In a new Air France video titled, “Flight Analysis: a key part of flight safety,” Eric Schramm, the carrier’s executive vice president of flight operations, says, “Flight safety is at the heart of our business. It’s the most important service we provide our customers.”
The video highlights a new addition to the airline’s flight-analysis protocol, which Air France implemented in 1974 and today analyzes operational data from the carrier’s 1,500 daily flights. Each flight records some 100 different data points, including altitude, speed and trajectory. The new feature is expected to reduce the time necessary to identify and address areas of operational safety concern.
Air France employees, called gatekeepers, will provide pilots with faster access to flight-analysis data. “With the gatekeepers,” explains Gilles Laurent, vice president of Air France’s flight safety division, in the same video, “we can question the crew about contextual elements just a few days later and not a few weeks later.” Gatekeepers’ duties range from simple discussions with pilots about safety concerns to recommendations of extra flight training where warranted.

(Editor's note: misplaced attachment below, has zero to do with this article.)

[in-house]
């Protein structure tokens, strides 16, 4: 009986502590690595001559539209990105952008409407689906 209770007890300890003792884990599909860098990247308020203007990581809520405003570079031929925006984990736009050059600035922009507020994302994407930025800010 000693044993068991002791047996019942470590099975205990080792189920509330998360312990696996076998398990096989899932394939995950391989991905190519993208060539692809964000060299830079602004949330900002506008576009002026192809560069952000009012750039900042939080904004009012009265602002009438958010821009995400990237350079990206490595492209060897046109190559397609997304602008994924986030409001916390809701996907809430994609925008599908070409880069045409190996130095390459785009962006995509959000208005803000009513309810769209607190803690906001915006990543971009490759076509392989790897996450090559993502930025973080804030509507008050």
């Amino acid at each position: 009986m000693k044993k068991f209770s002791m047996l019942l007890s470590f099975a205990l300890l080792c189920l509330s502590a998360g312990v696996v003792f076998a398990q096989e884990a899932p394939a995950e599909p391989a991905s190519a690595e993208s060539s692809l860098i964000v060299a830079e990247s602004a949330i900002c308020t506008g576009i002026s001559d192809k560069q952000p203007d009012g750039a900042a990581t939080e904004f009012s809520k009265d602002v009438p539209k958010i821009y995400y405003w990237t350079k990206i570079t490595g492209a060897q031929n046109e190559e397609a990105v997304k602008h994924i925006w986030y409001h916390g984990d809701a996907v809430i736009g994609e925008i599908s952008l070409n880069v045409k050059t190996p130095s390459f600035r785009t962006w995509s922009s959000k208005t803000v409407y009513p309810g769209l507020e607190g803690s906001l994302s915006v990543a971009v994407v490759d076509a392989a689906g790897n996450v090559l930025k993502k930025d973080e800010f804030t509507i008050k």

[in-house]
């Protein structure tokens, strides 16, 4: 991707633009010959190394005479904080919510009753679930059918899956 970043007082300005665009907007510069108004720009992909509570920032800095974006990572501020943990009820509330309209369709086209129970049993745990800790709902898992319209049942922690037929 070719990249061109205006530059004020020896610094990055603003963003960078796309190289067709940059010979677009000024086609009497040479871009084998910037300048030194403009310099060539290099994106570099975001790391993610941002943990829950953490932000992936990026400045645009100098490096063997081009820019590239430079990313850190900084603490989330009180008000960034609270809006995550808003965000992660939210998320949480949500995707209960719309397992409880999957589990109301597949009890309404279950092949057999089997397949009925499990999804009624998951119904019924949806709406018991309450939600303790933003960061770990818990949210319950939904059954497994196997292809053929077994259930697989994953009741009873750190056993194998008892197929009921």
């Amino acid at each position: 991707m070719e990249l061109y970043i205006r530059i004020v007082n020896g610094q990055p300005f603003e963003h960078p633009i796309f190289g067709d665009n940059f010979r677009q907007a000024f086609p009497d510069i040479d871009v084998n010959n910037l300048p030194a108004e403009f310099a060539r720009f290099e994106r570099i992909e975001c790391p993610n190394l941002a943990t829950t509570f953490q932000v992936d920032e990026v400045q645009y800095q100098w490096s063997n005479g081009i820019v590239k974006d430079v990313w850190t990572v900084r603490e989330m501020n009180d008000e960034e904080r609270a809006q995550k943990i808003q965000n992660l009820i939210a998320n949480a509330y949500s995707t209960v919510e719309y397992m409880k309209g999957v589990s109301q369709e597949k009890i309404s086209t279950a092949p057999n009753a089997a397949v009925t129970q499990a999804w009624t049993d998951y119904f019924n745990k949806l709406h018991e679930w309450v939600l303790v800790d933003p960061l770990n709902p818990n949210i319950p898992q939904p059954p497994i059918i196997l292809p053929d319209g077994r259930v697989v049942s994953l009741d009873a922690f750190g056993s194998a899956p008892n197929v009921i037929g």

While pilots normally cringe at the idea of flight-data gathering, fearing possible disciplinary actions, this new Air France safety protocol was established with the full agreement of the SNPL, the French arm of the Air Line Pilots Association. Data gathered in the program will also be reviewed on a bi-monthly basis by an Air France committee with a mandate to suggest improvements to operational procedures, equipment, infrastructure, crew training and aircraft maintenance programs.
While Air France’s overall safety record is quite good, the airline has suffered two high-profile fatal crashes in the past 12 years: the Concorde crash in Paris in 2000 and the 2009 loss of an Airbus A330 in the South Atlantic.